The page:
Barrier methods like condoms are some of the most popular choices in family planning. With a barrier method, the contraceptive device acts as a literal barrier between egg and sperm. This means that as well as helping to prevent pregnancy, if used properly, they can reduce the risk of STIs as well. Condoms and other barrier methods carry the advantage that they do not need to be incorporated into your daily routine and can be used as and when required.

There are also other methods of contraception such as the contraceptive injection, the contraceptive implant, an IUD (coil) or a diaphragm. If the above methods of contraception are unsuitable or undesirable you can speak to your local GP surgery or sexual health clinic about the other forms of contraception available.

Alternatives

Non-medicinal contraceptive alternatives

  • Female Condoms - Not only do they prevent pregnancy they also prevent STIs. There is currently only one brand available in the UK, called Femidom. Shown to be 95% effective.
  • Male Condoms - Prevent pregnancy and also prevent STIs. Shown to be 98% effective.


Contraception FAQs

  • Contraceptive pills contain one or more female hormones known as oestrogens and progestogens. Each type of hormone provides contraception in a different way and is suitable for different people.

    The contraceptive pill can be divided in to two broad groups. The combined pill commonly known as “the pill” contains two different hormones, oestrogen and progesterone. The ‘mini pill’ contains only the hormone progesterone. It is a good choice when the combined pill is not appropriate or in certain other circumstances that can be identified by your GP.

  • The contraceptive pill has helped many women enjoy sex without the worry of unwanted pregnancy for many years. It is very effective, if taken correctly it has a 99% success rate, and it also doesn't reduce fertility in the long term. The combined contraceptive pill also has other added health benefits; it can reduce the incidence of acne, make periods lighter, pain free and reduce spotting. There is also evidence to suggest it can reduce the risk of cancer in the womb and ovaries.

  • Yes, you can become pregnant any time you have sex, even from your first time. If you are thinking about having sex for the first time, you should visit your GP or local GUM clinic to discuss contraceptive options to ensure you have contraceptive cover.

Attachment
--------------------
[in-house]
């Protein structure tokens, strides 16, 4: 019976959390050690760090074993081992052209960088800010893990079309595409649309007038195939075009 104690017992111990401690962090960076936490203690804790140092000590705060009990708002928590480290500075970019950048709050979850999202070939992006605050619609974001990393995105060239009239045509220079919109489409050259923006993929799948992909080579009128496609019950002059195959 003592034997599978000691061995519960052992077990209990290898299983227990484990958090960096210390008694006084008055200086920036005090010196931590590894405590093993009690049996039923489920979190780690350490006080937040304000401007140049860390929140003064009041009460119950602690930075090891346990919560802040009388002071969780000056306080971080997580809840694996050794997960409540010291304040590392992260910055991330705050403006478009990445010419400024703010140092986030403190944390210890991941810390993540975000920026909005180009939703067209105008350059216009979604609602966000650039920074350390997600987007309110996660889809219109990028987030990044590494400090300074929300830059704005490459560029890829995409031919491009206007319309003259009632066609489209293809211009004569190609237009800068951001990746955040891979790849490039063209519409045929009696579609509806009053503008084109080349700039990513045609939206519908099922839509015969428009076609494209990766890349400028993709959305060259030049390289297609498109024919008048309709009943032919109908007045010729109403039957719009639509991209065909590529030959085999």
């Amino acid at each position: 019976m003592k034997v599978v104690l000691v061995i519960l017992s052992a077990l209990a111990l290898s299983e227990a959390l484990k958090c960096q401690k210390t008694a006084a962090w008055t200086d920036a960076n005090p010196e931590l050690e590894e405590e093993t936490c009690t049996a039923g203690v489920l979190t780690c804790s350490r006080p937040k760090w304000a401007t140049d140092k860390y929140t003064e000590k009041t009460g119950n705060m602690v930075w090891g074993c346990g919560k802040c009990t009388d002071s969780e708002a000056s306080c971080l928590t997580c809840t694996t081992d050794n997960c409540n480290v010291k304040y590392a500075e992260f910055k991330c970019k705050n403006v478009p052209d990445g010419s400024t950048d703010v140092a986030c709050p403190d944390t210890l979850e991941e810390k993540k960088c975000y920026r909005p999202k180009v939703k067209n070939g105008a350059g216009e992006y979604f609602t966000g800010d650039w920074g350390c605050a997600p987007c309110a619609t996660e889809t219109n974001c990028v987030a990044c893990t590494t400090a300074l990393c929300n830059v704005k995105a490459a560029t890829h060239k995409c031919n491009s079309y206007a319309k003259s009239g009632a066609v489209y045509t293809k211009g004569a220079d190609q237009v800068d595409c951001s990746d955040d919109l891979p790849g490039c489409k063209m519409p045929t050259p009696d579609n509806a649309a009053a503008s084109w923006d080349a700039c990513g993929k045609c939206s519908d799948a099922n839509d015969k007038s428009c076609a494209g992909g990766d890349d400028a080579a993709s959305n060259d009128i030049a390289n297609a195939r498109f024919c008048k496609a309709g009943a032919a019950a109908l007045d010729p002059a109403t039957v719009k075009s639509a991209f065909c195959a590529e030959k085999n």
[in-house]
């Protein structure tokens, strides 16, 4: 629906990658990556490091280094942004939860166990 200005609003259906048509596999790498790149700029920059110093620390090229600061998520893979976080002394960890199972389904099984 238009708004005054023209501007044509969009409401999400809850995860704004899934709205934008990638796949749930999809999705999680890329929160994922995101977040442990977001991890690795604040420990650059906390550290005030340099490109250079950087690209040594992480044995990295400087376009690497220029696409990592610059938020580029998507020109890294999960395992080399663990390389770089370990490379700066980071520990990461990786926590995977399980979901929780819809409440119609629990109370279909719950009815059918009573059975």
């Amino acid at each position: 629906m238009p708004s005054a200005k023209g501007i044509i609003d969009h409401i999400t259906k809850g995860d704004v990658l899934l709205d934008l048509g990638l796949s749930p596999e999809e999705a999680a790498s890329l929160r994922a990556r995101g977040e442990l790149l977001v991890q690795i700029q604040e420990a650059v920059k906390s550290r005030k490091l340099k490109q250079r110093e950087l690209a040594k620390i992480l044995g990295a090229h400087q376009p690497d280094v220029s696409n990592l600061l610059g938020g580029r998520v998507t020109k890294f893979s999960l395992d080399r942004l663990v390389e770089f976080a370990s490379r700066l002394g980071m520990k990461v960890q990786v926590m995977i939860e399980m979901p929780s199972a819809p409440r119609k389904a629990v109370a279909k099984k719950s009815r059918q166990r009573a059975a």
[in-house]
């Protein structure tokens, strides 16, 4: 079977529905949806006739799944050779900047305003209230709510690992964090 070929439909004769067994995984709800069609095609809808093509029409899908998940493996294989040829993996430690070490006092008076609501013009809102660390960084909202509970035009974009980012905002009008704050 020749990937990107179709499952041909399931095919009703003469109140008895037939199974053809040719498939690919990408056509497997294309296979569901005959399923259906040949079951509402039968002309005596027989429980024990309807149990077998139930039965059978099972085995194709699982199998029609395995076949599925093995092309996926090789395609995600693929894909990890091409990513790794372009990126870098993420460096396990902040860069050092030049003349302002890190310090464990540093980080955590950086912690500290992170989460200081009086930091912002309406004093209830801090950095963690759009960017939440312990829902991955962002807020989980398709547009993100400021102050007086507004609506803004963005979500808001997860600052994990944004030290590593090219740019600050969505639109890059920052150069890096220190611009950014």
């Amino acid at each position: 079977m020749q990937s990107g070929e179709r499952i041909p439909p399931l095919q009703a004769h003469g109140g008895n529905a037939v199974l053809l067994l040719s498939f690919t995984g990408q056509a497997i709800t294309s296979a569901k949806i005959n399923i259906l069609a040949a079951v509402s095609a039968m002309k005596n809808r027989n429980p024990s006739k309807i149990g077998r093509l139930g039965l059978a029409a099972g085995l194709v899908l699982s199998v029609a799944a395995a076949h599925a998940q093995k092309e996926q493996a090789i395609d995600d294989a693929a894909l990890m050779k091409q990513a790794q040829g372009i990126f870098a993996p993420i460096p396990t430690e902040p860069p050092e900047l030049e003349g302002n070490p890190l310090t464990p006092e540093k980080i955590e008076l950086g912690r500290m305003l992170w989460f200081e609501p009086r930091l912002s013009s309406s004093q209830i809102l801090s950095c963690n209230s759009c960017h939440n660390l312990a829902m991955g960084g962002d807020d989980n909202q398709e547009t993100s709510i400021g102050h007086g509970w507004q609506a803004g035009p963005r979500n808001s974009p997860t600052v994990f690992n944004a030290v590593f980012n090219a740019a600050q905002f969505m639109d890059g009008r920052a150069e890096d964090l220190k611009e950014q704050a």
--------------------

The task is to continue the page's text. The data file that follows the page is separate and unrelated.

• The withdrawal method is when the male removes the penis before ejaculation. Sperm can be present in lubricating fluids (pre-ejaculate) before ejaculation and in the heat of the moment it can be difficult to withdraw at the right time. This makes it is an unreliable method of contraception and it should not be attempted.

  • There are implants, a progesterone only injection, contraceptive patches, Inter-Uterine Devices (IUD) and vaginal rings. These are all hormonal contraceptives; they release oestrogen/progesterone slowly to give continued contraceptive cover.

    Non-hormonal contraceptives include condoms, dams and caps. Condoms include both the male and female variety (femidom). These contraceptive methods are generally slightly less effective than hormonal methods as they are non always convenient to use and can be used incorrectly/fail on occasions. Male and female condoms have the advantage of protecting against STIs as well as unwanted pregnancy.

    It is difficult to know what’s best for you as an individual without professional advice. For help making the right choice you should speak to your pharmacist, GP, contraceptive nurse or local GUM clinic.

  • Unfortunately there is no truth in this rumour; the movement of sperm is not affected by gravity. It is possible to get pregnant in any position.

  • If used correctly, splitting of condoms is rare. Use a new condom every time you have sex, be careful when opening the packet as not to tear it with fingers or jewellery and make sure it is in date!

    Condoms still provide the best protection against STI’s and using one is safer than not using them at all. Combining the pill and using a condom will not only give the best contraception protection it will also protect against STI’s which the pill won't.

  • A woman is more fertile during ovulation, which occurs during the middle of her cycle. If your cycles are regular, you can determine when you will be most fertile and avoid sex at this time of the month. However cycles can vary in length and it you can be caught out. It is not advisable to use the rhythm method as a form of contraception.

  • It is rare for the pill to affect your libido. Knowing that you are covered against unwanted pregnancy will help you relax and enjoy the moment and should have a positive effect on your libido.

  • Your GP or GUM clinic will talk to you and then assess your individual situation. They will consider different criteria including your age, current state of health, if you are suffering from acne or migraines and if you are taking any other medication. They will discuss the different contraceptive options that are available and the ones most suitable for you. Remember, just because a friend or relative uses one method, it doesn’t mean it is also right for you.

  • The pill is available from your GP, contraceptive nurse or local GUM clinic. It is also available online from our Online Pharmacy for women who have taken the same pill for over a year and have had a recent pill check including a blood pressure reading.